The Saturday evening brought an exploration of the legendary Portland Pok Pok Thai restaurant. The original, main location in Portland, on SE Division, is packed all the time. Literally. So a tip from a friend turned us on to another, less hipster location called Pok Pok Noi. Gotta say, it was just OK. Greasy, and overly (and needlessly) spicy.  I ate at the original location a few years ago and remembered it being amazing but Pok Pok Noi was a letdown. But that could have been the night.

Like many hip cities, Sunday brunch is a “thing” in Portland. So the whole world packs into the limited number of restaurants that open for this eating phenomenon. We met up with some friends at Tasty and Alder in Mississippi as a party of 8 or so. We waited an hour. Why so long…? No reservations…

[Side note: I loved this city but they need to get with the restaurant reservations program. It’s really the only complaint I had against Portland – no restaurants take reservations. Must be the plaid/beard hipster set who sets these stupid rules. Maddening.]

Tasty and Alder – a name I’m sure came right off of the Hipster Business Name Generator website  — was assuredly worth the wait.

Scott and Taylor a little chilly at Multnomah Falls.

To burn off some of the excessive calories consumed in the previous 24 hours, a Sunday afternoon hike was in order. A quick, stunning drive east along the Columbia River transports you to series of waterfalls called Bridal Veil, Horsetail and Multnomah. Multnomah Falls is 600+ feet tall — no small trickle — and provides plenty to gawk at. Hiking trails take you throughout the area. Camera = must have. Although urban hikes are plentiful in Portland — according to our tour guide Sarah, Forest Park is the largest urban park in the world – it was nice to see some nature.

Our last dinner was at Ox Restaurant and it lived up to the hype. Because of the insane shunning of reservations, you have to go literally at 5 and hang out until 7 when you might actually be hungry; or stop by, slap your name on the list and come back; or, the old-fashioned way, know someone who works there. We had to go with option #1. Three delicious words: Bone Marrow Chowder. Who thinks of this sort of amazing concoction? Thankfully, the chef at Ox did, since it rocked my world. Again, worth the wait.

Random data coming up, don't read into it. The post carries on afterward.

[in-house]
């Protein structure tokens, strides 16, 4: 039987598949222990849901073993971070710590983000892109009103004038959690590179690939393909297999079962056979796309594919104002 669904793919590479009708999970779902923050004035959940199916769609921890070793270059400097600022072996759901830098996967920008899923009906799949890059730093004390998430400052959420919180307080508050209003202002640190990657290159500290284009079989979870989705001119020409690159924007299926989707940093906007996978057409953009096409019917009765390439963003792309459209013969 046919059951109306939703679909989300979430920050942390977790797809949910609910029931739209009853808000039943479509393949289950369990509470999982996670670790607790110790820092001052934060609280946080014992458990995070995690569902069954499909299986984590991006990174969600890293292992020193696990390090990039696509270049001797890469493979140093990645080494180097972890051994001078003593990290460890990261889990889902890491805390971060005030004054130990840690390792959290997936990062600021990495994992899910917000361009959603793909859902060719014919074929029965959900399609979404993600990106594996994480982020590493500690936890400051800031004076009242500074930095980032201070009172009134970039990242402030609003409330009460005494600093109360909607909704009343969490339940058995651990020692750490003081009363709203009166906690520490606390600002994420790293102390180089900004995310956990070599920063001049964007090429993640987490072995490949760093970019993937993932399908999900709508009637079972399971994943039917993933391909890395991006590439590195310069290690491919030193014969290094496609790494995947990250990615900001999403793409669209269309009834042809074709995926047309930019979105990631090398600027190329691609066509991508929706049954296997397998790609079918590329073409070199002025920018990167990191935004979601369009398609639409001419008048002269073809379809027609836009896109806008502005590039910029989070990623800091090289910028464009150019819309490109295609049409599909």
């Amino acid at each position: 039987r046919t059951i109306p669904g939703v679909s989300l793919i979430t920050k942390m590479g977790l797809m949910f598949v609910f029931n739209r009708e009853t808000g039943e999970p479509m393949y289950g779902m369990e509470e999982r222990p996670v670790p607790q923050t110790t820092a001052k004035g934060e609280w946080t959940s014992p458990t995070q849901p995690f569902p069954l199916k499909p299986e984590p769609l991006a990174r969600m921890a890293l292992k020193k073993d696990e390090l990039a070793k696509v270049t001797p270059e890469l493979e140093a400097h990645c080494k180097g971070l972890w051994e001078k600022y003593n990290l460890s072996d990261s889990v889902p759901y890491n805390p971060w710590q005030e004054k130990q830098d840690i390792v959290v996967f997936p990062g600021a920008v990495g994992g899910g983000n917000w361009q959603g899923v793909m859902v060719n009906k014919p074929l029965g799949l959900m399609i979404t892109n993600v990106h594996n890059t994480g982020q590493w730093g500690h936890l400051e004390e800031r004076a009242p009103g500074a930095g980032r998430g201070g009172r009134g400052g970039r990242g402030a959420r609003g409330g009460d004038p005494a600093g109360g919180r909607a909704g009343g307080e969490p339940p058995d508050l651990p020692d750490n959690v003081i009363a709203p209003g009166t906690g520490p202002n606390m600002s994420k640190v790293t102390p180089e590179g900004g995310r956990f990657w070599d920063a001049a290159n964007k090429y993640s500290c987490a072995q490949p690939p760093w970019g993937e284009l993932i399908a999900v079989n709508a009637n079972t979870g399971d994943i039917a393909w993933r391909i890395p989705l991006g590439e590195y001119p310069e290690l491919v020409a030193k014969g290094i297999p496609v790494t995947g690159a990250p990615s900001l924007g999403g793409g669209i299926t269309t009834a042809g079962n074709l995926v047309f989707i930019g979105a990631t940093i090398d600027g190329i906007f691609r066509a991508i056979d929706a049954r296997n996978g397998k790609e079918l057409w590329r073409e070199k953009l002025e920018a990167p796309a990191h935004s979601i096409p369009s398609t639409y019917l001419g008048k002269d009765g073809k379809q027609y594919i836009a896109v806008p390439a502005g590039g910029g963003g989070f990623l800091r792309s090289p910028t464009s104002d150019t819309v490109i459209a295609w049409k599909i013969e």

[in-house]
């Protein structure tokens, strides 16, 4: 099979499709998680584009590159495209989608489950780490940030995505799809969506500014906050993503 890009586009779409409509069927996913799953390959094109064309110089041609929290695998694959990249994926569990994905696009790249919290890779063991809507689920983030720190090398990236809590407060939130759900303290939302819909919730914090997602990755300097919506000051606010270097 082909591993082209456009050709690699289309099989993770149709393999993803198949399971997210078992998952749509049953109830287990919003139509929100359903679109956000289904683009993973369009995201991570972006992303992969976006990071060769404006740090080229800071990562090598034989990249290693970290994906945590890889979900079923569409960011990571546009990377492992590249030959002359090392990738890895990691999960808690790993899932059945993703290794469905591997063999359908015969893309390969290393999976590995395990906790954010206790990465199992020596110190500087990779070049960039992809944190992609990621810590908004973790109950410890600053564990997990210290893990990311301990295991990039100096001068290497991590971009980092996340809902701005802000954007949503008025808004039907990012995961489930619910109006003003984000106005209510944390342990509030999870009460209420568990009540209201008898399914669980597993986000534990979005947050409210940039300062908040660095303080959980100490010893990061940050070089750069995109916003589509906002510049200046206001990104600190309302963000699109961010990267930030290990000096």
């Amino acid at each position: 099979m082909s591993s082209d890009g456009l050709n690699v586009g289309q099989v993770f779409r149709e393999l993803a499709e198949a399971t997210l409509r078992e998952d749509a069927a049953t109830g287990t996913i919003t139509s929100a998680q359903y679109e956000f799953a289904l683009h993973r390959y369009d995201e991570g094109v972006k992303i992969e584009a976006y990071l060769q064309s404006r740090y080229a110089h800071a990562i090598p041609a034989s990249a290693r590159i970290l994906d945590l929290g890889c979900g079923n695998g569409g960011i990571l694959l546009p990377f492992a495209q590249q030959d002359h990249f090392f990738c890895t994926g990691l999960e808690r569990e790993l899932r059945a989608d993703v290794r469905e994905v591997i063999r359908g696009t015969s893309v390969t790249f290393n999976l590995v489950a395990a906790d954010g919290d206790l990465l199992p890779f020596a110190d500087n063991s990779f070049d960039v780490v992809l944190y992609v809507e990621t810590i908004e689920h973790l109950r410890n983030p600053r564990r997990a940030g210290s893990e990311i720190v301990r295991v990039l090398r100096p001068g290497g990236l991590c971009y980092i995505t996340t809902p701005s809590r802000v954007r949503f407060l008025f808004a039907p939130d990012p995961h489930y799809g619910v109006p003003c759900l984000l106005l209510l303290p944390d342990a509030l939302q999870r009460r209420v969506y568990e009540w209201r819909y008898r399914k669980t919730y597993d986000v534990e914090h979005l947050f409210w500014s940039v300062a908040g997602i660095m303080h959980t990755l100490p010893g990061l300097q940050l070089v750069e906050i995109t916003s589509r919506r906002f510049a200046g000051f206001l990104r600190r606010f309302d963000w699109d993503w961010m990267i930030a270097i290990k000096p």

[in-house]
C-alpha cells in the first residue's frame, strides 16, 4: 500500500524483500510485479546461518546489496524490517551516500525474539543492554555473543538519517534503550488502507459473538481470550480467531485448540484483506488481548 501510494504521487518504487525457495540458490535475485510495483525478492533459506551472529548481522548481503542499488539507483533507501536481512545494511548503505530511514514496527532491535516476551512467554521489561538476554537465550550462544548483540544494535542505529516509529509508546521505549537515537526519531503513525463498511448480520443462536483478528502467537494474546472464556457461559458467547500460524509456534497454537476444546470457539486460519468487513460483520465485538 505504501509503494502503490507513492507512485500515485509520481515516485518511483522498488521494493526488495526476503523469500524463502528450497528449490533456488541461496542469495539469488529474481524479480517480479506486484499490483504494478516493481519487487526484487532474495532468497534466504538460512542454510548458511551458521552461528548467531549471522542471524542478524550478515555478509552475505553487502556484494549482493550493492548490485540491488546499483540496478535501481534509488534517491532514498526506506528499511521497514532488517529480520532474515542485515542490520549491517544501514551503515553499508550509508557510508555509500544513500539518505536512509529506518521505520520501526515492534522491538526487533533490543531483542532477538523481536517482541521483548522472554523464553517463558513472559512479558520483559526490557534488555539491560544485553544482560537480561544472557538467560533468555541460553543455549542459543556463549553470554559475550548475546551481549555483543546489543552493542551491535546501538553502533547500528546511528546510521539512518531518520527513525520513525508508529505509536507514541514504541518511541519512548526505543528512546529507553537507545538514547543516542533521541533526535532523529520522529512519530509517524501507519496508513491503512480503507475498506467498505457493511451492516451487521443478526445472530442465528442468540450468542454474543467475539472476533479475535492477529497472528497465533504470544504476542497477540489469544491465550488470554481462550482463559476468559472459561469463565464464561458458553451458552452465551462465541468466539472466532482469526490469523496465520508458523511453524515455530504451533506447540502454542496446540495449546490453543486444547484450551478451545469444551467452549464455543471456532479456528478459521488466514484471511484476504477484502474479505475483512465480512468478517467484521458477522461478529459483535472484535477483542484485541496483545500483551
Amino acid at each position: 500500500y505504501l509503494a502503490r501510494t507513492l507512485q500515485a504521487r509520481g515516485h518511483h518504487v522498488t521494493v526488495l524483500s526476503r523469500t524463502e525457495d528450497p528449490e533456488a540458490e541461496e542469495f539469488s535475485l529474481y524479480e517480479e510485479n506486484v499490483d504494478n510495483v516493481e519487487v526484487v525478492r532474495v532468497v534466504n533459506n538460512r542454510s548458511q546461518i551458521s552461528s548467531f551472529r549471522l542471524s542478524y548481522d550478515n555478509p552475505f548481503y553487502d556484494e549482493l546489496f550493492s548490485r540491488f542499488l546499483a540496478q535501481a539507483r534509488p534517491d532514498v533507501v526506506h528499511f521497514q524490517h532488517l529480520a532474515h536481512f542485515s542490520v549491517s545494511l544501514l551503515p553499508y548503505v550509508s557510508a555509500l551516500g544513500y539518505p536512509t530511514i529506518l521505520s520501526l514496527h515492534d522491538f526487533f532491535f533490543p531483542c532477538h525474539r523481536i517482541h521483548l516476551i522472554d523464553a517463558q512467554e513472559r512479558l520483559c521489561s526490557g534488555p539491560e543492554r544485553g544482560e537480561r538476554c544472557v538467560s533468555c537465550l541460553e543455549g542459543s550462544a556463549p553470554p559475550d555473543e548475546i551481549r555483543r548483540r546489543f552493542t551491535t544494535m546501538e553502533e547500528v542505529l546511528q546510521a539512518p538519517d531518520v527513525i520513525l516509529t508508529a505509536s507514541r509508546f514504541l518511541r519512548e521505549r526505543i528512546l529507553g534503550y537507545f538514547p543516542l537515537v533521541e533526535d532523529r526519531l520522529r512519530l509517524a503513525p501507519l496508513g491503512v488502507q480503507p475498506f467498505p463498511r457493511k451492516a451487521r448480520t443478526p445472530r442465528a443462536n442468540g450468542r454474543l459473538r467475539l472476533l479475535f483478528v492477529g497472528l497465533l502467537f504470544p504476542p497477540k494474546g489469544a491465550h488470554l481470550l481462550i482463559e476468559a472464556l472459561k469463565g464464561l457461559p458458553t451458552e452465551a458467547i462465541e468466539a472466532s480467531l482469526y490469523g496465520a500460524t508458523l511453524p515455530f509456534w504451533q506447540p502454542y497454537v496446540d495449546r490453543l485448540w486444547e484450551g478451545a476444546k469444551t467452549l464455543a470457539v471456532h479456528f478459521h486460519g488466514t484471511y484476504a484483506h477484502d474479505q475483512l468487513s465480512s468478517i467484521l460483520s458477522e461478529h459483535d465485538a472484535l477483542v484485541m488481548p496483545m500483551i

By Monday morning, it became clear that 72 hours wasn’t near enough time to explore Portland, but it definitely provided an appetizer for a future trip. There will be a next time for us since these are the things we didn’t do but wish we had the time: Multnomah Whiskey Library, Japanese Garden, the brewery scene, Hawthorne district and Powell’s City of Books. Yep, next time.

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2 comments to Diary of 72 Hours in Portland

  • Valerie

    Hi Taylor,
    I disagree on Voodoo Donuts. We visited several years ago. The lines were around the block so did not wait but we happened by late one evening and there was no line and got them. I have to say it was an excellent donut and glad I got to try it. We are from Tampa and Portland was one of best trips and love the people and whole scene. We really loved Multnomah Falls and that drive along the scenic highway. I remember you from Creative Loafing and enjoyed your articles and now your blog.

  • Taylor

    Hey Valerie! Thanks for the comment and insight. We actually didn’t try Voodoo’s donuts but a local warned us off. Good to know they have solid stuff. Our tour guide said there are actually local throwdowns surrounding Voodoo versus Blue Star – which is better? Cracked me up. – Taylor